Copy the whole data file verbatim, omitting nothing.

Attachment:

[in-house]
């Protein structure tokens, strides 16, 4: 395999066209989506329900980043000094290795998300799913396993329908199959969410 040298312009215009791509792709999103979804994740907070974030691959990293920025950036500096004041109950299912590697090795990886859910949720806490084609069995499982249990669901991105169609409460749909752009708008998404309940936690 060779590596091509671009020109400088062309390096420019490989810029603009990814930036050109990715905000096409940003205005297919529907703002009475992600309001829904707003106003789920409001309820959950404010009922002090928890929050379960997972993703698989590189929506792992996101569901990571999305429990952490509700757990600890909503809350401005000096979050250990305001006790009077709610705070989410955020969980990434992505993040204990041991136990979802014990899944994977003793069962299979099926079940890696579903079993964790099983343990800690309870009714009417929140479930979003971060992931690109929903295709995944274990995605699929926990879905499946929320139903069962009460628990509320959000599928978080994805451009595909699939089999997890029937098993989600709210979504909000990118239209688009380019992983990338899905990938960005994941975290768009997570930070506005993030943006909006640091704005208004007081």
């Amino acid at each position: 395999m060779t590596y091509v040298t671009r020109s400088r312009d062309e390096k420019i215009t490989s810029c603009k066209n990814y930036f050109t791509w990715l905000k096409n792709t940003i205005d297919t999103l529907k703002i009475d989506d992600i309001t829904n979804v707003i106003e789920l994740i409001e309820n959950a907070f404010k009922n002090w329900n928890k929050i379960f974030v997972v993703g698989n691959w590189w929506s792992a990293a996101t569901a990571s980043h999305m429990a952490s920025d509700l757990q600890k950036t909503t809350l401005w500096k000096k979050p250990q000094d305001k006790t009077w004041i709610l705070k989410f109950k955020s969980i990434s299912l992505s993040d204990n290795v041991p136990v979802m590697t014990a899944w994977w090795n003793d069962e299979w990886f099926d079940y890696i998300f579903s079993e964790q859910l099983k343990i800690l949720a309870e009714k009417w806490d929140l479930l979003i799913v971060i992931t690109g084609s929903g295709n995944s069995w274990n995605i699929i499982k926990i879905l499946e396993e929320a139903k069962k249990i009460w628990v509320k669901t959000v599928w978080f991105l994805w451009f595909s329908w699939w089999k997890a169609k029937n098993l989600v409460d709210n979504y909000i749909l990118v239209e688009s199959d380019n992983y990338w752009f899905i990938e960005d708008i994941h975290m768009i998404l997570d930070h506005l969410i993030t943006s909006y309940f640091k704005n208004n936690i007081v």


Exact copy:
[in-house]
């Protein structure tokens, strides 16, 4: 395999066209989506329900980043000094290795998300799913396993329908199959969410 040298312009215009791509792709999103979804994740907070974030691959990293920025950036500096004041109950299912590697090795990886859910949720806490084609069995499982249990669901991105169609409460749909752009708008998404309940936690 060779590596091509671009020109400088062309390096420019490989810029603009990814930036050109990715905000096409940003205005297919529907703002009475992600309001829904707003106003789920409001309820959950404010009922002090928890929050379960997972993703698989590189929506792992996101569901990571999305429990952490509700757990600890909503809350401005000096979050250990305001006790009077709610705070989410955020969980990434992505993040204990041991136990979802014990899944994977003793069962299979099926079940890696579903079993964790099983343990800690309870009714009417929140479930979003971060992931690109929903295709995944274990995605699929926990879905499946929320139903069962009460628990509320959000599928978080994805451009595909699939089999997890029937098993989600709210979504909000990118239209688009380019992983990338899905990938960005994941975290768009997570930070506005993030943006909006640091704005208004007081």
């Amino acid at each position: 395999m060779t590596y091509v040298t671009r020109s400088r312009d062309e390096k420019i215009t490989s810029c603009k066209n990814y930036f050109t791509w990715l905000k096409n792709t940003i205005d297919t999103l529907k703002i009475d989506d992600i309001t829904n979804v707003i106003e789920l994740i409001e309820n959950a907070f404010k009922n002090w329900n928890k929050i379960f974030v997972v993703g698989n691959w590189w929506s792992a990293a996101t569901a990571s980043h999305m429990a952490s920025d509700l757990q600890k950036t909503t809350l401005w500096k000096k979050p250990q000094d305001k006790t009077w004041i709610l705070k989410f109950k955020s969980i990434s299912l992505s993040d204990n290795v041991p136990v979802m590697t014990a899944w994977w090795n003793d069962e299979w990886f099926d079940y890696i998300f579903s079993e964790q859910l099983k343990i800690l949720a309870e009714k009417w806490d929140l479930l979003i799913v971060i992931t690109g084609s929903g295709n995944s069995w274990n995605i699929i499982k926990i879905l499946e396993e929320a139903k069962k249990i009460w628990v509320k669901t959000v599928w978080f991105l994805w451009f595909s329908w699939w089999k997890a169609k029937n098993l989600v409460d709210n979504y909000i749909l990118v239209e688009s199959d380019n992983y990338w752009f899905i990938e960005d708008i994941h975290m768009i998404l997570d930070h506005l969410i993030t943006s909006y309940f640091k704005n208004n936690i007081v």